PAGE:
It’s cold this morning. Today was my first dog walk wearing a heavy coat and gloves. And how nice it was to return to a warm, dry house, electricity, plumbing, and privacy; all the comforts of middle class infrastructure.
Just a few of the things that many of those hit hardest by Sandy last week are still doing without. When Barbara at Creative Culinary and Jenn at Jenn Cuisine sent out a call last week for the food blogging community to step up for Sandy’s victims, donate to the Red Cross, and to blog about comfort food, I knew I had to be a part of it. Join us – read the posts, follow the hashtag #FBS4Sandy on twitter, and most importantly of all, please give to the Red Cross. Last night a nor’easter rolled into the tri-state area. It wasn’t as severe as originally predicted, thankfully, but imagine facing a winter storm a week after your home and life washed away. Or even just without power.
You’d need something warm to eat. Something that reminds you of the power of love.
For me, that something is Pineapple Chicken with Kale and Barley. The dish itself descends from a recipe printed on the back of a box of Minute Rice (Polynesian Chicken) probably printed in the ‘60s. I’ve been eating it for as long as I can remember. It’s the thing I make for myself both in times of stress, and sometimes, just because I want to taste it. A dinner my mother made just to please me. It’s what she left out for me the night she plunged into a dark place in her mind for a few weeks when I was 11, where she couldn’t ever remember she had a daughter. And it was one of the first things she made when she was well again.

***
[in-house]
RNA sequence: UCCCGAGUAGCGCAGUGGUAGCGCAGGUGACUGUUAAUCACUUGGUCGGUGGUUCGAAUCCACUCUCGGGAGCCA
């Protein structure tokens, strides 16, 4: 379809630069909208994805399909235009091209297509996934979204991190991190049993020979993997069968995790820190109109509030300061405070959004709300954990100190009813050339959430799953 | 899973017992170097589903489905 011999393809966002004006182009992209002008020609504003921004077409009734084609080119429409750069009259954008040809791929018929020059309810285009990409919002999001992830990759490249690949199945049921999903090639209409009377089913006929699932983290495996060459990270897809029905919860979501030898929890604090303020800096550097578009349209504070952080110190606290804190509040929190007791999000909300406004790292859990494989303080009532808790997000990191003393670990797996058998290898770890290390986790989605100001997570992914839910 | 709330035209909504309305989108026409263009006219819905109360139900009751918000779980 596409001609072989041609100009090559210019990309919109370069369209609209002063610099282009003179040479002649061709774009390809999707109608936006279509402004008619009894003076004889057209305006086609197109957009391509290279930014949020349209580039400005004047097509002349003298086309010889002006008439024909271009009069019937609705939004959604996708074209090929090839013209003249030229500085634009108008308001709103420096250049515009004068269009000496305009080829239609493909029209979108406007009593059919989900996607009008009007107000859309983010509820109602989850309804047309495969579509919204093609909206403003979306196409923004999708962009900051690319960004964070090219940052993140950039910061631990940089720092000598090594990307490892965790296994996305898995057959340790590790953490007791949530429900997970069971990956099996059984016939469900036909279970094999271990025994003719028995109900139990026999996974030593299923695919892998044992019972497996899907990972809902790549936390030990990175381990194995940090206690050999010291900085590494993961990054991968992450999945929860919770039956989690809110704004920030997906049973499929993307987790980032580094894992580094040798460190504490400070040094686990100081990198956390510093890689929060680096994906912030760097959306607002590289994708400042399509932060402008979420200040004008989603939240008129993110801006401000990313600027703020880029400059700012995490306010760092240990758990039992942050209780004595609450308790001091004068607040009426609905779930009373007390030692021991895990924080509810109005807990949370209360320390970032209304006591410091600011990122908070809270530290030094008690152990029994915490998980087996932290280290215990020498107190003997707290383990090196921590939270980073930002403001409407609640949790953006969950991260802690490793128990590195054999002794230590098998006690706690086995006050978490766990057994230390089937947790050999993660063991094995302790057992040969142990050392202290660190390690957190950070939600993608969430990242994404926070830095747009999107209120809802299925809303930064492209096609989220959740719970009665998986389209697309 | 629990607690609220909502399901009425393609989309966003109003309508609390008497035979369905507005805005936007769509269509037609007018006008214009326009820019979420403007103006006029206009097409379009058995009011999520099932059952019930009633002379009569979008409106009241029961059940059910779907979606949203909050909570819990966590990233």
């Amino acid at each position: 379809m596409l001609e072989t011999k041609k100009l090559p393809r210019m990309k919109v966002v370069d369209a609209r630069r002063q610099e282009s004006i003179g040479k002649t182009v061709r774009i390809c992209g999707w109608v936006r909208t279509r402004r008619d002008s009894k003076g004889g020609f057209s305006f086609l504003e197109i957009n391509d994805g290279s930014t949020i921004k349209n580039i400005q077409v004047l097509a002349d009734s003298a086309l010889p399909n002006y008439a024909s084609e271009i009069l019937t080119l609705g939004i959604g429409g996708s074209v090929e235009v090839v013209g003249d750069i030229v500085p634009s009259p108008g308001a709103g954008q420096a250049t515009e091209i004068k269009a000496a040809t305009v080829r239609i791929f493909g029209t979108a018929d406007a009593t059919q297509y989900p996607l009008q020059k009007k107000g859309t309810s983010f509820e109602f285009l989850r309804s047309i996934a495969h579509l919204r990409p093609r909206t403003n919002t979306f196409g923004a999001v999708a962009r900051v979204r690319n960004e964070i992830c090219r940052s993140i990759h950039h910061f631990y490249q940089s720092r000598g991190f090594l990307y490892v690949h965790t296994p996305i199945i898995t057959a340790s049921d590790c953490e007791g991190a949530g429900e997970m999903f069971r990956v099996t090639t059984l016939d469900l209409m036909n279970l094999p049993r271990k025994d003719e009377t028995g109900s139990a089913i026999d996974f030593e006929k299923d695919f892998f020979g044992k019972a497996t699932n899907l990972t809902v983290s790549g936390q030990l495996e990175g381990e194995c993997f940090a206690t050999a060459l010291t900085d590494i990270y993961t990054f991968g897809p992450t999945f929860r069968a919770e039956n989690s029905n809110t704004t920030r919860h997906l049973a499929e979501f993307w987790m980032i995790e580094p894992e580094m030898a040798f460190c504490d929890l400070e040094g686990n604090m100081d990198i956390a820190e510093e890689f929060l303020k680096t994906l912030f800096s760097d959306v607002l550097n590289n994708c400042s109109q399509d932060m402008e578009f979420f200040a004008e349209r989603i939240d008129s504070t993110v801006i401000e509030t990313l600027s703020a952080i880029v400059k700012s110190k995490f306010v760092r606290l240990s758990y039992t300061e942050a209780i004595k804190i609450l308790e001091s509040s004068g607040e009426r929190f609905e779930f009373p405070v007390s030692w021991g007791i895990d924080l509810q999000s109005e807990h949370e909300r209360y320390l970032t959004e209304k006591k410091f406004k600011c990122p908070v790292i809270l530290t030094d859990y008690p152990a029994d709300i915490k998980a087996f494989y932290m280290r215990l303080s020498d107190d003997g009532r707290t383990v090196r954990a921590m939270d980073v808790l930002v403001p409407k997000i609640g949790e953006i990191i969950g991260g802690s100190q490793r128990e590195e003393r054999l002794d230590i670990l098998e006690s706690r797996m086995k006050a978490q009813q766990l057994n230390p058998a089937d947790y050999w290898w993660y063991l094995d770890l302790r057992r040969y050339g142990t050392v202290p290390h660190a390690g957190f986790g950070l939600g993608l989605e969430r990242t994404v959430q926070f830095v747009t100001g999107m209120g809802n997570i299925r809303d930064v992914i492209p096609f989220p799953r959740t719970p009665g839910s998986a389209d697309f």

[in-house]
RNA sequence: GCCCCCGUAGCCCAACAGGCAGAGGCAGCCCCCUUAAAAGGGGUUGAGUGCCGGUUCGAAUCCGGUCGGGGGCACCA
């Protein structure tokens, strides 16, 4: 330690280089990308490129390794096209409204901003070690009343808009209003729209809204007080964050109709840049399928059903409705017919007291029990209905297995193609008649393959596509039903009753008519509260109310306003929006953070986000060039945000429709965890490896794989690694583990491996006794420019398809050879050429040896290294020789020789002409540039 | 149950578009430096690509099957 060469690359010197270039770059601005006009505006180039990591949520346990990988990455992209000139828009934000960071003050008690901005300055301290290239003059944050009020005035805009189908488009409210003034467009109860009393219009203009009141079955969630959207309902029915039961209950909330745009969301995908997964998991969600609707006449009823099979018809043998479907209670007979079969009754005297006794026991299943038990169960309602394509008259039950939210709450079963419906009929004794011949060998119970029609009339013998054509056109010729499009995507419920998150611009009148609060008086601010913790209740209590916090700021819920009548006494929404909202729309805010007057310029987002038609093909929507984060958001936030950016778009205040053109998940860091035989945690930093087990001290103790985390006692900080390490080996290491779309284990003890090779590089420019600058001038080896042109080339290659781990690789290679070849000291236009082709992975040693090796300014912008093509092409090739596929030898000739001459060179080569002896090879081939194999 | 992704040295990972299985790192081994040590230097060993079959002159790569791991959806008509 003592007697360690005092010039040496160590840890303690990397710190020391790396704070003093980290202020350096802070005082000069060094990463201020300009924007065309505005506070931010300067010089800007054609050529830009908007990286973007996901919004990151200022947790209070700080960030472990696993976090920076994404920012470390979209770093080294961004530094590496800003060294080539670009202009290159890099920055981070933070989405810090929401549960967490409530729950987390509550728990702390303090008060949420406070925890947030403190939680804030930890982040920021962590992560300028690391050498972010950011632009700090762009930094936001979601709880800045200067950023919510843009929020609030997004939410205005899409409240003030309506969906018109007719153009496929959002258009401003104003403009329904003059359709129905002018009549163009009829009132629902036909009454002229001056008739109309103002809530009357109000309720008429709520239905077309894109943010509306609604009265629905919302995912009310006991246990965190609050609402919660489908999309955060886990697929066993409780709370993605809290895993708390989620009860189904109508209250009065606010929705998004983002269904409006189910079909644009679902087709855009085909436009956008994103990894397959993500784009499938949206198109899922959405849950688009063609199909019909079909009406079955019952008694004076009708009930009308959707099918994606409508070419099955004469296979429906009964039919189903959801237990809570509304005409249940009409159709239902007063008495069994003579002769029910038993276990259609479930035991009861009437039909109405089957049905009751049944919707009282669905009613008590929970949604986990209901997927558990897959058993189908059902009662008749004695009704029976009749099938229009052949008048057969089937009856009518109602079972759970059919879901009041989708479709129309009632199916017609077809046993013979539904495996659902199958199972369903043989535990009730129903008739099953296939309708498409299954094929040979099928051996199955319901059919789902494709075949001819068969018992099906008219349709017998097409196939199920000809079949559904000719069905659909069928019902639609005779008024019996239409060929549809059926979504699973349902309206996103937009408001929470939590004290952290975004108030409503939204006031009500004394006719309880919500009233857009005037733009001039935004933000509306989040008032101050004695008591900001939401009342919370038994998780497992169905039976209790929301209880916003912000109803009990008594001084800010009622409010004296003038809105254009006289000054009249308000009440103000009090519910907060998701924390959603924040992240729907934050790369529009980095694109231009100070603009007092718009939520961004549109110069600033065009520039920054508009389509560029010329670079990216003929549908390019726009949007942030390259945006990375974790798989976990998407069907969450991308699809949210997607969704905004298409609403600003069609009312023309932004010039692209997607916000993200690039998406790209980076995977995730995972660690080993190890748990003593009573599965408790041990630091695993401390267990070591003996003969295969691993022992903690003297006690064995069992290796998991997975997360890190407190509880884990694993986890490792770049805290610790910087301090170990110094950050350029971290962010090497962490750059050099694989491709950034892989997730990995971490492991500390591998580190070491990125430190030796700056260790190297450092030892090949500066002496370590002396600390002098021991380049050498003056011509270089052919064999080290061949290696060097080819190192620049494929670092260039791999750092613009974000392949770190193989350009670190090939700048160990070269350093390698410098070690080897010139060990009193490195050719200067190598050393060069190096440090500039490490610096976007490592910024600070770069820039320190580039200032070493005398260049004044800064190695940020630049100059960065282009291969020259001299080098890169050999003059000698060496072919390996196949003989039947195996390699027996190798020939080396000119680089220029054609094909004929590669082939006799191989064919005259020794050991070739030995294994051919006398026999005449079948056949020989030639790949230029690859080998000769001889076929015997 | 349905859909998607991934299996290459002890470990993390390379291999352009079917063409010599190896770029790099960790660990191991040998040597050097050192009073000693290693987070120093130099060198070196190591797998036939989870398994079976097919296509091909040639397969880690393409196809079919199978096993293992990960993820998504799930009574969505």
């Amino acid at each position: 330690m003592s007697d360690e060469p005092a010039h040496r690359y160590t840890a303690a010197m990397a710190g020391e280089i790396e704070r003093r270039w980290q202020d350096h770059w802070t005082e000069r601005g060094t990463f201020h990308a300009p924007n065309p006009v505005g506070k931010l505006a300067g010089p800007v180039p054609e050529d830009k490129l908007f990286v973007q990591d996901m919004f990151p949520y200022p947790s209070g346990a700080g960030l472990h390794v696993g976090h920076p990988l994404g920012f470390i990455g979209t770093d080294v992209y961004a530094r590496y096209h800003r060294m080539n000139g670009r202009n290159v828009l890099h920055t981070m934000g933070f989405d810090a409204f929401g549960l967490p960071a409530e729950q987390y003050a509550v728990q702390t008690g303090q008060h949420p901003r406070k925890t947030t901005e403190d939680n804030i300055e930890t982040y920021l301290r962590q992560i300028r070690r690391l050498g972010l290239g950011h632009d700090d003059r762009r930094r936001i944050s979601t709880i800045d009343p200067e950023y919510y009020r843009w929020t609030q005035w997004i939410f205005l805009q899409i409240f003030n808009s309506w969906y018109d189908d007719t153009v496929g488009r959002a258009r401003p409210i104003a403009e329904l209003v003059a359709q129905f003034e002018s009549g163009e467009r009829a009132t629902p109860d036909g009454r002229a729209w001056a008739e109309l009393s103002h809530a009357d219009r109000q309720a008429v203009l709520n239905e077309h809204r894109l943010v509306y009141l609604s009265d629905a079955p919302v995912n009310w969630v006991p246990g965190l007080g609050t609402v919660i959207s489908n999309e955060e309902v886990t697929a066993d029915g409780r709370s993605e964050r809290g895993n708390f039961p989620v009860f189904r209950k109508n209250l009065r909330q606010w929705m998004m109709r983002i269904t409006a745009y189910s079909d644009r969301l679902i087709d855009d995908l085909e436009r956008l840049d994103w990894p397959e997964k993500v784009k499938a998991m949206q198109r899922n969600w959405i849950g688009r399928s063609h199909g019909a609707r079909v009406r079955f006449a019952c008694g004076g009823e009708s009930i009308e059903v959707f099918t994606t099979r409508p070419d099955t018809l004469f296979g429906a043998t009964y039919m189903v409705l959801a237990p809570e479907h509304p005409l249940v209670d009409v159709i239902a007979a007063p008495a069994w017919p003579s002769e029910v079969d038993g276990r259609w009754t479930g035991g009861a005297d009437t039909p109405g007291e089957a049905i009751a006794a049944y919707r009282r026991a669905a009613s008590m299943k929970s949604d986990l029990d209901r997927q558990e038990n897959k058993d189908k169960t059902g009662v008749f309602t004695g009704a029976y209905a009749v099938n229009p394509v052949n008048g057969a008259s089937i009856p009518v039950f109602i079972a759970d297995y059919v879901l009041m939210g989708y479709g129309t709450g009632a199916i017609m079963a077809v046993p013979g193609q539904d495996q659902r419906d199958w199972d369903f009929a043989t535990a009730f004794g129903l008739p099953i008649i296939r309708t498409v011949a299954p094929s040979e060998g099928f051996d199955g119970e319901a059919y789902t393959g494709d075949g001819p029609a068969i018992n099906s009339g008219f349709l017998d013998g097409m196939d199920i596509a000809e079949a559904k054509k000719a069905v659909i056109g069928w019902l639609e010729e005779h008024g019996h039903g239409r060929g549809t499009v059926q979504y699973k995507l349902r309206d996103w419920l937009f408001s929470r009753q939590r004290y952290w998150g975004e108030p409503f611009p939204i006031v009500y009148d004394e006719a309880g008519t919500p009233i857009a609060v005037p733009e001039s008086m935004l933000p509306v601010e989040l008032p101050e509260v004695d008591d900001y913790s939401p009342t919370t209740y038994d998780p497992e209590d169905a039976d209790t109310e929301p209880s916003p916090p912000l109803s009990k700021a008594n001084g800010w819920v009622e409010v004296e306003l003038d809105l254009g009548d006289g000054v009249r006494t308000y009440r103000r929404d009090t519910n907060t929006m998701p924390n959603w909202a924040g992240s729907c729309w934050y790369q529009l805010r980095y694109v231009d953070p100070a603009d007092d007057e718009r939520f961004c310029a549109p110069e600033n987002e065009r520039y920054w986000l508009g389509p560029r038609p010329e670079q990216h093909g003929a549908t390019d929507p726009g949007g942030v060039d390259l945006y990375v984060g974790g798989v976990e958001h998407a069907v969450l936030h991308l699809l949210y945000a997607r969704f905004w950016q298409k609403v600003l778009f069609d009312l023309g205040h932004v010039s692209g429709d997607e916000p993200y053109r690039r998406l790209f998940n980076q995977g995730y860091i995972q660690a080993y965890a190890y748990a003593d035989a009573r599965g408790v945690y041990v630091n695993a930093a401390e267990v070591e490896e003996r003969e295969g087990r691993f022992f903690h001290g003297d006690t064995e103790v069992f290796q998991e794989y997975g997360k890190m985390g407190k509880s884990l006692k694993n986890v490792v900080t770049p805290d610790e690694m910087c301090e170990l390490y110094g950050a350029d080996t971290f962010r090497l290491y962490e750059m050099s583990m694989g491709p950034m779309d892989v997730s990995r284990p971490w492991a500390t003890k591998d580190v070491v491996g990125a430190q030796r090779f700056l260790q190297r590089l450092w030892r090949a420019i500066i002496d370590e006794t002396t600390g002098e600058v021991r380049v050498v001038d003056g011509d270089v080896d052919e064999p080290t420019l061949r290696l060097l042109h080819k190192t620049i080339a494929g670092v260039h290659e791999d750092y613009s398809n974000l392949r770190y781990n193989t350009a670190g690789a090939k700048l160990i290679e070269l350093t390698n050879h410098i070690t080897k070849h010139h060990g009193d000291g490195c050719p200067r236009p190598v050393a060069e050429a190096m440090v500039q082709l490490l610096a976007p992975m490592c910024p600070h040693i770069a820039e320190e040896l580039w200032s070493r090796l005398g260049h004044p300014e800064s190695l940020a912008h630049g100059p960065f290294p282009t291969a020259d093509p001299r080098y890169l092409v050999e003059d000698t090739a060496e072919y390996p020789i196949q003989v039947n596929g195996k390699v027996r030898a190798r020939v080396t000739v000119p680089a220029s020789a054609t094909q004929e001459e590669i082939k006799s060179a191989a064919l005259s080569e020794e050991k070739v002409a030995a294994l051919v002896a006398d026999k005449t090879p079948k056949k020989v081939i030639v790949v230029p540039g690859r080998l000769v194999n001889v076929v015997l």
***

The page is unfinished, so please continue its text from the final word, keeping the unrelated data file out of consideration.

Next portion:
It’s different now of course – now it’s my own recipe and a way I share myself with the people in my life. It seemed like the perfect dish for the aftermath of superstorm Sandy. I’ve only been on Staten Island once – to visit the Tibetian Museum there as a college student. But I can’t get the image of those suburban streets, inundated with water, and tragedy out of my head. And all the echos of Katrina, and Hati, and so many other recent storms.
Global warming isn’t a threat anymore – it’s a consequence which we, and those who follow us are going to have to learn to live with. Or not. Our planet has changed, and it is time to own up to that change. Read Bill Mckibben’s book Eaarth. It’s going to take more than driving and flying less, more than fixing our food system, to tackle this problem. It’s going to take policy change – hard change that can’t be dictated from the top, but that must come from the ground up. We need to be willing to step up for each other, in politics and policy, every day, not just when the worst happens.
Today, let’s all give to the Red Cross and help the victims of Sandy. But let’s also think about what we can do now, before the next superstorm. It’s coming.
Mervyn Bunter: Oh yes, my lord. My old mother always used to say that facts are like cows. If you stare them in the face hard enough, and they generally run away.
Lord Peter Wimsey: By Jove, that’s courageous, Bunter. What a splendid person she must be.
Mervyn Bunter: I think so, my lord.” – Dorothy L. Sayers, Clouds of Witness.